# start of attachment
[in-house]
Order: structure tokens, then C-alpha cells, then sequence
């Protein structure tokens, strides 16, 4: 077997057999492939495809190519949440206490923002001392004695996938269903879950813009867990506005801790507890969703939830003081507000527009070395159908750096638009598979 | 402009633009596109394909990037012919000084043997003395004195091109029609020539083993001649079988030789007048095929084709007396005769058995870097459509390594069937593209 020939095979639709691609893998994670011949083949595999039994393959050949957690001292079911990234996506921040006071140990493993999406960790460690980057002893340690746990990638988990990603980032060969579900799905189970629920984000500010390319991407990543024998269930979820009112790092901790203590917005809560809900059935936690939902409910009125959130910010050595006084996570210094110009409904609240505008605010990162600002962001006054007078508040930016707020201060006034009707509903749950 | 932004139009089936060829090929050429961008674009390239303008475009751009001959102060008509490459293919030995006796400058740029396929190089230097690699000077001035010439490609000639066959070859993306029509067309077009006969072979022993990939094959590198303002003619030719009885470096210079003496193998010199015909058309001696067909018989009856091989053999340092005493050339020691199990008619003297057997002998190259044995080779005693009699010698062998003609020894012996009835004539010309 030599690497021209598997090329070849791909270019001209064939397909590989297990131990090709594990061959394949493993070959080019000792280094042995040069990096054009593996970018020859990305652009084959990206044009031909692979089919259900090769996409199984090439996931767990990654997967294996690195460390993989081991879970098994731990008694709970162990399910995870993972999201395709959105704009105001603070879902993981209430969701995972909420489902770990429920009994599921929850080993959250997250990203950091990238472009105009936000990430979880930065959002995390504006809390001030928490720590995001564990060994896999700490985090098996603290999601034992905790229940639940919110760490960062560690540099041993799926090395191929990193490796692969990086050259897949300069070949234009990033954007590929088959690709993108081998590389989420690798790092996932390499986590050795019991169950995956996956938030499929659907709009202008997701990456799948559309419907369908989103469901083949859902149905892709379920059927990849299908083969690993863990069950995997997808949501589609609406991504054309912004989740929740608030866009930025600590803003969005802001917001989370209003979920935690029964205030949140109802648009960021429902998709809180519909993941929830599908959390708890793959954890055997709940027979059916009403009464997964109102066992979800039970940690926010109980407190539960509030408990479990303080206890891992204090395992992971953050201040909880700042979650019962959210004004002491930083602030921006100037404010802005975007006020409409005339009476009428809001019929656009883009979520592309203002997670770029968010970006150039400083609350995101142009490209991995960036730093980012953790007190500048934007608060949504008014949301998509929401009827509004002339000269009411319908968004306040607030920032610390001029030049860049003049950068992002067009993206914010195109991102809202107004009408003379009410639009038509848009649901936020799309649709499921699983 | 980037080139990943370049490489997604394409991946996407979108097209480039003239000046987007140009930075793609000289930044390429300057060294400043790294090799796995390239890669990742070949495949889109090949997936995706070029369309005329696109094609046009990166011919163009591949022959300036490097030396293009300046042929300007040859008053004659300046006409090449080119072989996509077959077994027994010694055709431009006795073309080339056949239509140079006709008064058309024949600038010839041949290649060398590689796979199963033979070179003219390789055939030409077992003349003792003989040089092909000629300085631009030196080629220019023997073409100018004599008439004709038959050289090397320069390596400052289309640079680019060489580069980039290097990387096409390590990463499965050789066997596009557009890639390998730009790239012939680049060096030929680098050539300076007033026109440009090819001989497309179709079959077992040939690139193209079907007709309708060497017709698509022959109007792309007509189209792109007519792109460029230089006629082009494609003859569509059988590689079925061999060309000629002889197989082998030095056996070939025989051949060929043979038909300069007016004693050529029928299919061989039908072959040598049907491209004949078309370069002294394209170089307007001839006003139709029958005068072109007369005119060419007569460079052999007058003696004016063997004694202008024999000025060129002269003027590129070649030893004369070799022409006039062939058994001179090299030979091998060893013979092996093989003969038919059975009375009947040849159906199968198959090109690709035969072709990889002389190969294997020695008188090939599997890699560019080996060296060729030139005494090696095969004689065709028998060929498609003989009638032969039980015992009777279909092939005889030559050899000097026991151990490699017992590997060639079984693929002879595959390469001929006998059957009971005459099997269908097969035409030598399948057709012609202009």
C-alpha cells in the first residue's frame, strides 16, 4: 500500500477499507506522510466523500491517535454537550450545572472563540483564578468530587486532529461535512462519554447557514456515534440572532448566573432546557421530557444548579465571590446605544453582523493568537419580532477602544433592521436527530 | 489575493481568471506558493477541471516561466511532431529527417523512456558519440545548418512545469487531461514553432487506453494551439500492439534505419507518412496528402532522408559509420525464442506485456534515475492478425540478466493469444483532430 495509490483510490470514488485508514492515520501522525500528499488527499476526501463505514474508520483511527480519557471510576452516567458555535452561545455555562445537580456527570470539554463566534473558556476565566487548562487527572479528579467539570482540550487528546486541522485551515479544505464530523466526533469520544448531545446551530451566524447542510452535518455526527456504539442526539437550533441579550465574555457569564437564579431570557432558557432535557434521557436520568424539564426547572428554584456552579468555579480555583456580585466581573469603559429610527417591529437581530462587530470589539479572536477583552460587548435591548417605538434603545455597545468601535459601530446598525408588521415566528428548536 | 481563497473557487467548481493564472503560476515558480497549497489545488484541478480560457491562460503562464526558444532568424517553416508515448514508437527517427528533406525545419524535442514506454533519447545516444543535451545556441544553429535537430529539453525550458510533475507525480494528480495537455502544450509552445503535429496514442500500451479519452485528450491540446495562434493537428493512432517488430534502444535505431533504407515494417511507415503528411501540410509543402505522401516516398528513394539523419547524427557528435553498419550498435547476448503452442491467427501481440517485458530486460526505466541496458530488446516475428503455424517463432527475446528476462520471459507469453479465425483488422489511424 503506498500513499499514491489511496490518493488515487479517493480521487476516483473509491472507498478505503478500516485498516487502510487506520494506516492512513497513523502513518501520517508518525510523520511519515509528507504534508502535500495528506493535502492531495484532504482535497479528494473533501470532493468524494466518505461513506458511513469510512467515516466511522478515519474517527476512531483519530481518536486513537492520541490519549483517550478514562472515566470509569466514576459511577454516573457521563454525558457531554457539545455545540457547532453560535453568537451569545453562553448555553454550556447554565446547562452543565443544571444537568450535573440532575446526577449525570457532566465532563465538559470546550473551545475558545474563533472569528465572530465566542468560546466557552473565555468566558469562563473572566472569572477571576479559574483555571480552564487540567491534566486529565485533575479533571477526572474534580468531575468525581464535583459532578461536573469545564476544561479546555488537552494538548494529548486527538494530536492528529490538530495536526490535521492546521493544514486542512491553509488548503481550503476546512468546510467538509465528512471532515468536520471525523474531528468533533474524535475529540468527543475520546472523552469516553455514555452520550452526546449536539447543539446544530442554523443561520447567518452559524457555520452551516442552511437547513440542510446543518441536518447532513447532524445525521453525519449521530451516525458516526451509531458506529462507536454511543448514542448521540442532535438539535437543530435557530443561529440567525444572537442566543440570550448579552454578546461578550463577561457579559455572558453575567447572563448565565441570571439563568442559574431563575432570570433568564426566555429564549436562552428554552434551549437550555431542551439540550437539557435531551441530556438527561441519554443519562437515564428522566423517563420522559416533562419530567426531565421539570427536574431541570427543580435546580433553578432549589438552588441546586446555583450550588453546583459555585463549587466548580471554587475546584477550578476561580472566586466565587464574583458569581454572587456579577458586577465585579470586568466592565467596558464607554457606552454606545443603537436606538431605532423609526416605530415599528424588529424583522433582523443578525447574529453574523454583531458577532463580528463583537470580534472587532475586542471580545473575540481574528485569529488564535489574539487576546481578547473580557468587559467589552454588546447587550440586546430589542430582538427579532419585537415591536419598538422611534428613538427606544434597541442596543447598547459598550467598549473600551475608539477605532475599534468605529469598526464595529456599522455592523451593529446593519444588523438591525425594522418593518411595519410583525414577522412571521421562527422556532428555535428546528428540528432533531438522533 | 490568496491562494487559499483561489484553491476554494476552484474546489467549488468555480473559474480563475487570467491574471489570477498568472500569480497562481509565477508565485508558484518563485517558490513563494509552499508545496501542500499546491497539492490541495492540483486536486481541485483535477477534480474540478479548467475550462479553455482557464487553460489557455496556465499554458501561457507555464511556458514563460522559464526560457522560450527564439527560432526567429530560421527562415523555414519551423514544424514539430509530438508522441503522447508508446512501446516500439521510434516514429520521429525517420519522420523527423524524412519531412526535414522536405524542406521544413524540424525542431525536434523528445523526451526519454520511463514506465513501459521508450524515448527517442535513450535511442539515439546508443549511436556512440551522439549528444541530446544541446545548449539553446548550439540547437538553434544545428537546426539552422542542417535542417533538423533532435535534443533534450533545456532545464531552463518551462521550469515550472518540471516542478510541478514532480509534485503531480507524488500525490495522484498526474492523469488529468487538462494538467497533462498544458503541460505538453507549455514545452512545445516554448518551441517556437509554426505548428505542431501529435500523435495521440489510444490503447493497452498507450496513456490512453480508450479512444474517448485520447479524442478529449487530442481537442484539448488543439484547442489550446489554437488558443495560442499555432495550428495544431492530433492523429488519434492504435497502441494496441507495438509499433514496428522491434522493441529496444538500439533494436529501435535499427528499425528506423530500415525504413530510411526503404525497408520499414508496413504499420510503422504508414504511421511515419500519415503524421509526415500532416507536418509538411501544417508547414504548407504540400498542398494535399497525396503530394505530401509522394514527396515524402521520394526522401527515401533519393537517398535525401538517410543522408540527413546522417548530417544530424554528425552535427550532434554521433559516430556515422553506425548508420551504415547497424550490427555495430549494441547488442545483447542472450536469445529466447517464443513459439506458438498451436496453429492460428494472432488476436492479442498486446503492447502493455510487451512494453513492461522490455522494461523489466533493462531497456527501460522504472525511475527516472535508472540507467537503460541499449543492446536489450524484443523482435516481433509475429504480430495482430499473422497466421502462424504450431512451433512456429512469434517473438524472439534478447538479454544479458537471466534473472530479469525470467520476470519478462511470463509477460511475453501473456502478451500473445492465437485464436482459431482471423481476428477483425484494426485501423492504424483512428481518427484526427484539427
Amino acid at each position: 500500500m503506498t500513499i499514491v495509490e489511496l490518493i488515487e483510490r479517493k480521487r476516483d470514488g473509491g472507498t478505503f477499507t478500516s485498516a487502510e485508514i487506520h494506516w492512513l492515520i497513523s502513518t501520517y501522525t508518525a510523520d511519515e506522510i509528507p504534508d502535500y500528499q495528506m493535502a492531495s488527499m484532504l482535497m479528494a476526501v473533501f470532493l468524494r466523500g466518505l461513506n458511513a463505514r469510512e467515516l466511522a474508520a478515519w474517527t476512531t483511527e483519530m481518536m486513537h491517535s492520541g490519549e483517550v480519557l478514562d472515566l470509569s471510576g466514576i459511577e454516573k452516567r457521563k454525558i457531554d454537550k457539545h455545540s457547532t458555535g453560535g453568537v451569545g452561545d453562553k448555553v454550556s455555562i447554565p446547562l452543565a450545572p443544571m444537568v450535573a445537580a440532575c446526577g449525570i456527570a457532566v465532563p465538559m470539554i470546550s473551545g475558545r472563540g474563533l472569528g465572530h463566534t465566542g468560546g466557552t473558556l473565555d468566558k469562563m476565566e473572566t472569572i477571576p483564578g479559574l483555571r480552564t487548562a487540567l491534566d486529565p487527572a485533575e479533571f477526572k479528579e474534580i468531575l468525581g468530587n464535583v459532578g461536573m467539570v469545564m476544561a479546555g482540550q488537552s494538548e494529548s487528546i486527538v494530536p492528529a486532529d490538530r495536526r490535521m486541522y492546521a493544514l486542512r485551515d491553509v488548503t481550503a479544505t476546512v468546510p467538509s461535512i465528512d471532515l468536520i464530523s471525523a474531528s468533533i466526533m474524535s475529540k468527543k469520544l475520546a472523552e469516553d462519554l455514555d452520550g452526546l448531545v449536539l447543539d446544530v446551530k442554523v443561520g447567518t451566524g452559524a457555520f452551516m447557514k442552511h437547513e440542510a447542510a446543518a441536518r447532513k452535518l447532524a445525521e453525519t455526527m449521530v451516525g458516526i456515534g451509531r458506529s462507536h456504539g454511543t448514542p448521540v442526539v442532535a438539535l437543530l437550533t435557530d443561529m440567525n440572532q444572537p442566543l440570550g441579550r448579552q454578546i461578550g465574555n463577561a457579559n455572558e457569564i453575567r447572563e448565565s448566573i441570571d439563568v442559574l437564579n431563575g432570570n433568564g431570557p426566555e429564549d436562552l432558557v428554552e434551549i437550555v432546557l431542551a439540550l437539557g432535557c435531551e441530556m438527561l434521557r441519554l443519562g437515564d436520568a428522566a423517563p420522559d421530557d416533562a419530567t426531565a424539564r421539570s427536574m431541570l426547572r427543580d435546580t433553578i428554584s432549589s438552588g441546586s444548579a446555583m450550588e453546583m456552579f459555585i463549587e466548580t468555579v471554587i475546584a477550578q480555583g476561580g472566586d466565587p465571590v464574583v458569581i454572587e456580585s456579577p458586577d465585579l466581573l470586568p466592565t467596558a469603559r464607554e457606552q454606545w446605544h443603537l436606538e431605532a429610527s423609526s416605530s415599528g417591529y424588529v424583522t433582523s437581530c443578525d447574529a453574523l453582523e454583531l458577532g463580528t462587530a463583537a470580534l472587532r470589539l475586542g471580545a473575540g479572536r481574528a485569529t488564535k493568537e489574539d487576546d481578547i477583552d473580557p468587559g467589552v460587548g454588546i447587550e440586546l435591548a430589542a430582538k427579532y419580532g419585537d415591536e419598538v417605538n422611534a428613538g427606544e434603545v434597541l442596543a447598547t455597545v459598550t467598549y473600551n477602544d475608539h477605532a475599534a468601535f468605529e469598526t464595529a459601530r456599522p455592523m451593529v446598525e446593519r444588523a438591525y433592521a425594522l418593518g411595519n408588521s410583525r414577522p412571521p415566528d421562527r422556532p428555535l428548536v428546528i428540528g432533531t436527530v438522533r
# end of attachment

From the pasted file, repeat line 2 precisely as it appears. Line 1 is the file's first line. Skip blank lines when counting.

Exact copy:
Order: structure tokens, then C-alpha cells, then sequence